Structure Declarations

This is a discussion on Structure Declarations within the C Programming forums, part of the General Programming Boards category; Hi There, A simple question but i have no idea how to do it if i do the following Code: ...

  1. #1
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    Nov 2011
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    Structure Declarations

    Hi There,

    A simple question but i have no idea how to do it

    if i do the following
    Code:
    #include......
    
    static struct FLEXCAN2_tag* const pCAN  = &CAN_B ;
    
    main()
    {
    pCAN->..........
    }
    it works

    but how do i do the following
    Code:
    #include......
    
    main()
    {
    static struct FLEXCAN2_tag* const pCAN  = &CAN_B ;
    pCAN->..........
    }
    reason im asking is because i want to achieve the wollowing in a function
    Code:
    void ReadMessage(port)
    {
    switch(port)
    case 0:
    pCAN = CAN_A
    break;
    
    case 1:
    pCAN = CAN-B
    break;
    
    pCAN->......
    }
    thanks

  2. #2
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    Remove the const qualifier and/or return the required value from the function.

    There are other possibilities (moving it to other places in the definition) but you haven't given enough information about what you're trying to achieve, so such suggestions may be inappropriate.
    Right 98% of the time, and don't care about the other 3%.

  3. #3
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    Basically i am trying to programme a micro-controller with three identical ports, each port already has a structure associated with each CAN_A, CAN_B, CAN_C.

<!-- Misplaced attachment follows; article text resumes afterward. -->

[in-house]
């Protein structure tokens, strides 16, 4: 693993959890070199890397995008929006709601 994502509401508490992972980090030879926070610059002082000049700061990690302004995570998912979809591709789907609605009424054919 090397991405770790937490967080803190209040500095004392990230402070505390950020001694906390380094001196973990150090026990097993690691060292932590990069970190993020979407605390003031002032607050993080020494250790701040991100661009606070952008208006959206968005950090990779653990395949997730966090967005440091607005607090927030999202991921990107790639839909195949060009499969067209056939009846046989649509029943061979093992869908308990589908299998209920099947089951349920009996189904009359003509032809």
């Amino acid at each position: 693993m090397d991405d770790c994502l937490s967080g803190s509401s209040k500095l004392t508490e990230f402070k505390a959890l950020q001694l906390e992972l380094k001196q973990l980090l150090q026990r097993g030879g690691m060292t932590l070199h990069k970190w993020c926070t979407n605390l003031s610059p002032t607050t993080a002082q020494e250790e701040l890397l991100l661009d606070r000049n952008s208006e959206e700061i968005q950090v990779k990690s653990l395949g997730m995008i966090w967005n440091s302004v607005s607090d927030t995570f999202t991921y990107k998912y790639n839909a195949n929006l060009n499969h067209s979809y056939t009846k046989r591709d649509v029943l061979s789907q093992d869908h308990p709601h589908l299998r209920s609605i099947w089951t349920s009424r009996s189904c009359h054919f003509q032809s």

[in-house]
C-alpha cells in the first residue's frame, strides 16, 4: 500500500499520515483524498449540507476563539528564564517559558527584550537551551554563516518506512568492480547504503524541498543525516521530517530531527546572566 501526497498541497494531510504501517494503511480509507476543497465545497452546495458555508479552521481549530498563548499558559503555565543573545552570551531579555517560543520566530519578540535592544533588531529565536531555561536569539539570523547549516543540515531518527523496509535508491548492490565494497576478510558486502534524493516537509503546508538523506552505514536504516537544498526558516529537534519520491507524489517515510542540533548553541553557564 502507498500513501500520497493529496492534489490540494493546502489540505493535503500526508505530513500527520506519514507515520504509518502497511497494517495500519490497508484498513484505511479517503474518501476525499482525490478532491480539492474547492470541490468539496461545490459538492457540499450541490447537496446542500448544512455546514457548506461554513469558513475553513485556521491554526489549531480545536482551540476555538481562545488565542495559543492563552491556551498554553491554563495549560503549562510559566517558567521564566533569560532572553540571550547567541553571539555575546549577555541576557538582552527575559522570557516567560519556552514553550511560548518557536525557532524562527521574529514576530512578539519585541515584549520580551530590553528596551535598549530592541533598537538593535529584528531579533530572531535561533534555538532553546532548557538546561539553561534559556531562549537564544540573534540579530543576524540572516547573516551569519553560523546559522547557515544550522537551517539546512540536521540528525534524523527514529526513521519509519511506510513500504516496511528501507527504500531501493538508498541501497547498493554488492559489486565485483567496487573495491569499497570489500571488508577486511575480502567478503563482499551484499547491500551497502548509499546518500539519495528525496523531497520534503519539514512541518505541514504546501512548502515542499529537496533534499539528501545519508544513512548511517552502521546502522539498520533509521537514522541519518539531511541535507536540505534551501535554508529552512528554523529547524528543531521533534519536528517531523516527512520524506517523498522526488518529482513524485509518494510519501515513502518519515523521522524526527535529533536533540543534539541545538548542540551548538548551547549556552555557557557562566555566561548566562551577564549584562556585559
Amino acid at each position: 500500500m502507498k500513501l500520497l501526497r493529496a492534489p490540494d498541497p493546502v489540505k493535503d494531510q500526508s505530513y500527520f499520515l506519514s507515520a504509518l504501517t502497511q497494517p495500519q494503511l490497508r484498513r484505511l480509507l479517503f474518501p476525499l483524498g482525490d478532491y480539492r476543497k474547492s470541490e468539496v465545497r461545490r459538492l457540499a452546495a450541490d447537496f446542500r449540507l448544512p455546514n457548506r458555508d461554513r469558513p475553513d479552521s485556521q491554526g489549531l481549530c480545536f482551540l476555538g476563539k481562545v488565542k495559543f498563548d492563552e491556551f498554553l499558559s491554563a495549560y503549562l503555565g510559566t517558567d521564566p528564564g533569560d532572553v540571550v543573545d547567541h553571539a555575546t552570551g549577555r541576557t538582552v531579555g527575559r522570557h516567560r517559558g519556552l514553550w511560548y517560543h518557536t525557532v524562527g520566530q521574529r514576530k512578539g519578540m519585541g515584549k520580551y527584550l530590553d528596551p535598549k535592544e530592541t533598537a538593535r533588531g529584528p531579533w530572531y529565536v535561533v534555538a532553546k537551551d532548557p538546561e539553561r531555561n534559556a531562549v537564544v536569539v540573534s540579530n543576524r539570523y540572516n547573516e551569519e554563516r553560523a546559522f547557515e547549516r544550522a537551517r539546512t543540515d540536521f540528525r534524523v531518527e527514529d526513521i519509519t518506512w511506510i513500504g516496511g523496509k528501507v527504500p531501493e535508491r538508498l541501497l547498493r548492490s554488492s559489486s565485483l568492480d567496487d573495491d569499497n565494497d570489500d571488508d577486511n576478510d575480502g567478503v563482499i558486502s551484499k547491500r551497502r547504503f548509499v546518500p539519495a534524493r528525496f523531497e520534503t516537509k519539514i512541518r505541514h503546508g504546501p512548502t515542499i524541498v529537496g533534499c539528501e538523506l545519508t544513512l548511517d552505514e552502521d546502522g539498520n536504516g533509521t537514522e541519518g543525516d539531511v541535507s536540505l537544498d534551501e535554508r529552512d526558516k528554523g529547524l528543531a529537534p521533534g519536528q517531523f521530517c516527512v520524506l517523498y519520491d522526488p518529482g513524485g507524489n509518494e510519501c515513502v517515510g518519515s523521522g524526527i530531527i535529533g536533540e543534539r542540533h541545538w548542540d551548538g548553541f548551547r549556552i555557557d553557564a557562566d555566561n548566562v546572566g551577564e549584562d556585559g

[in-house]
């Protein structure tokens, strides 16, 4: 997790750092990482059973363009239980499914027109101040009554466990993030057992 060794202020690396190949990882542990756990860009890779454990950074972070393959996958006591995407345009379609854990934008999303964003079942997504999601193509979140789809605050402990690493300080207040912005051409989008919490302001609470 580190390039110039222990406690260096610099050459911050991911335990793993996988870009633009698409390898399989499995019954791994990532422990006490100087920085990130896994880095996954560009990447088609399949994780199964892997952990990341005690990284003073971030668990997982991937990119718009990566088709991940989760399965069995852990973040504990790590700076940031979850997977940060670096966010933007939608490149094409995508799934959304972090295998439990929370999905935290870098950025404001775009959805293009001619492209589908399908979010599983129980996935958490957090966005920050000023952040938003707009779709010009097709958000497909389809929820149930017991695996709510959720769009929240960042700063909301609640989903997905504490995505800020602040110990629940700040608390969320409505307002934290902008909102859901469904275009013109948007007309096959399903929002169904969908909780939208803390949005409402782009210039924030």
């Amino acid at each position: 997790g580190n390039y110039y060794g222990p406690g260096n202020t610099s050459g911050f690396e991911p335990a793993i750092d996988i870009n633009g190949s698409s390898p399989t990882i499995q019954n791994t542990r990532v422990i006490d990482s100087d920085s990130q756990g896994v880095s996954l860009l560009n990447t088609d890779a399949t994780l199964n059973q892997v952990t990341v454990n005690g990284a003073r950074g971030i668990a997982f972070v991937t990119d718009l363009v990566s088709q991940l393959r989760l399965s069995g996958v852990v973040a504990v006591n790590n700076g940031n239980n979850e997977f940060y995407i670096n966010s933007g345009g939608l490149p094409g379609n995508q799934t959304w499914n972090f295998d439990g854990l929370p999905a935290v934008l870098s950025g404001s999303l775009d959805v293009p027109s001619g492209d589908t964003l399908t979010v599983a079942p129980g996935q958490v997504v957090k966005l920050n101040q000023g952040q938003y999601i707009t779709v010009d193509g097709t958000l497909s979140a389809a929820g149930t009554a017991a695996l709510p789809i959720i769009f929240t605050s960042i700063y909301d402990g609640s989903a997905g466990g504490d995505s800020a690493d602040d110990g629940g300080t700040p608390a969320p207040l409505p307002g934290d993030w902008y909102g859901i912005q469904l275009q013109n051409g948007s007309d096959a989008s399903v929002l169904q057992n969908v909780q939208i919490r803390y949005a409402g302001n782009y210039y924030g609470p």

To read and write to I simple have to CAN_A.ADDRESS = .....

    as all ports are the same in terms of reading and writing to i want to ideally have one function that does all three,

    ReadPort(Port Number)

    however i need a way of selecting which port, ideally
    Code:
    readPort(Port Number)
    {
    switch(Port Number)
    {
    case 0:
    pCAN = CAN_A;
    break;
    
    etc
    }
    
    pCAN->Address = ....
    }

  4. #4
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    Then do something like this
    Code:
    /*  declarations of CAN_A and CAN_B must be global, so they exist outside readPort() */
    
    struct FLEXCAN2_tag *readPort(Port Number)
    {
        switch (Number)
        {
             case 0:    CAN_A.Address = whatever();
                           return &CAN_A;   /*  assume CAN_A and CAN_B are initialised structs */
                           break;
             case 1:    CAN_B.Address = wherever();
                           return &CAN_B;
        }
    }
    
    int main()
    {
          struct FLEXCAN2_tag *pCAN = readPort(0);   
    
           /*   Assume pCAN->Address is an int, and print */
    
          printf("%d\n", pCAN->Address);
    }
    I fail to see why ReadPort() needs to set the Address member - that should be possible in the definition of CAN_A and CAN_B.